Now we discuss some properties of this problem. Problem (2.16), (2.18) is linear. According to the theory of partial differential equations, the solution can be represented as a sum of two functions [Pg.212]

From some property of a reference set by definition (primary values). This method assumes that structural effects on the data set to be studied are a linear function of those which occur in the reference set. Secondary values of these parameters can be estimated by various methods. [Pg.556]

The 4> u, v) function arises in a number of problems involving linear equilibrium some of the properties of this function are given in Table 9.1. [Pg.680]

Some properties of the particle number operators are worth studying. One may ask what happens if N acts on a wave function which cannot be described by a single determinant. For the sake of simplicity, let us study first the case when operator Nj acts on a wave function which is a linear combination of two determinants [Pg.19]

The modules of maximum values of the radial part of T-function were correlated with the values of P arameter and the linear dependence between these values was foimd. Using some properties of wave function as applicable to P-parameter, the wave equation of P-parameter with the formal analogy with the equation of P-fiinction was obtained [9], [Pg.315]

In Section II we presented the standard general multilinear models, of which the bilinear and the PARAFAC and Tucker2 (T2) trilinear models are most important in spectroscopy. These models contain no information about the specimen except the linear dependence of spectral intensity on functions of each of the independent variables. However, some properties of the specimen are known, and a model that incorporates these known properties is preferred to one that does not. This is particularly true when the model is indeterminate without side conditions. In this section we discuss three settings for the application of knowledge about the specimen identifiable bilinear and T2 submodels, penalized general multilinear models, and submodels in which the dependence of the expected intensity from some components for some ways has a specific mathematical form. [Pg.688]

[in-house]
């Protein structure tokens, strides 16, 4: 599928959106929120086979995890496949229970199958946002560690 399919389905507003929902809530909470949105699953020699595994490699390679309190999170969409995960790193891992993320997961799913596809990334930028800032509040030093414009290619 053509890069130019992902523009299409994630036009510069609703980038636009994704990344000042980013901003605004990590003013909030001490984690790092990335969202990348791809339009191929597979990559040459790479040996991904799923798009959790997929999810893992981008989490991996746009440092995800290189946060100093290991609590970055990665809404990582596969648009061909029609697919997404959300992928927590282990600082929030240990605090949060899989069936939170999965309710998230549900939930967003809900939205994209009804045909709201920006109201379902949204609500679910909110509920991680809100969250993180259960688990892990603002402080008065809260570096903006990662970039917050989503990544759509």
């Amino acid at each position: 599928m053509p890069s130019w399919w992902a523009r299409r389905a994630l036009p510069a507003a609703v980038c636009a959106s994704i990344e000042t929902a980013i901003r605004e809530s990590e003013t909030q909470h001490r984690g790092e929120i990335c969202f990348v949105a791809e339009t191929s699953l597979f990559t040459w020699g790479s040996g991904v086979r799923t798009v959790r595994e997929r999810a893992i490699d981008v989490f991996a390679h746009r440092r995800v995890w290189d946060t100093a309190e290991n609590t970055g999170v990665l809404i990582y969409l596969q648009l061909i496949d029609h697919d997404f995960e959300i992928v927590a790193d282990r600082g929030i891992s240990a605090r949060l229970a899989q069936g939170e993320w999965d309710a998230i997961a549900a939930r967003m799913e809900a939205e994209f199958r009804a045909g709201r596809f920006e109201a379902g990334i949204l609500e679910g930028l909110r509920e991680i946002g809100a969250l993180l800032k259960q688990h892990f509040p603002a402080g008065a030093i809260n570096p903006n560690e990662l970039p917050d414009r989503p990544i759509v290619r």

The dimensional equations are usually expansions of the dimensionless expressions in which the terms are in more convenient units and in which all numerical factors are grouped together into a single numerical constant. In some instances, the combined physical properties are represented as a linear function of temperature, and the dimension equation resolves into an equation containing only one or two variables. [Pg.559]

The development of quantum chemistry, that is, the solution of the Schrodinger equation for molecules, is almost exclusively founded on the expansion of the molecular electronic wave function as a linear combination of atom-centered functions, or atomic orbitals—the LCAO approximation. These orbitals are usually built up out of some set of basis functions. The properties of the atomic functions at large and small distances from the nucleus determines to a large extent what characteristics the basis functions must have, and for this purpose it is sufficient to exanoine the properties of the hydro-genic solutions to the Schrodinger equation. If we are to do the same for relativistic quantum chemistry, we should first examine the properties of the atomic solutions to determine what kind of basis functions would be appropriate. [Pg.100]

The process of estimating and the change in the shape (deflection from the known geometry) based on the known mechanical properties and the mechanical load closely resembles that used in the example of the twisted rod. In the case of small strains, dimensional analysis produces a correct solution with a precision up to a dimensionless constant. The maximum stress, is directly proportional to the load force, P, and to the longitudinal linear parameter, 1 it is inversely proportional to the transverse linear parameter (thickness), b, and represents some kind of a function of the beam thickness f h) (P/E)(l/b)f(h). [Pg.196]

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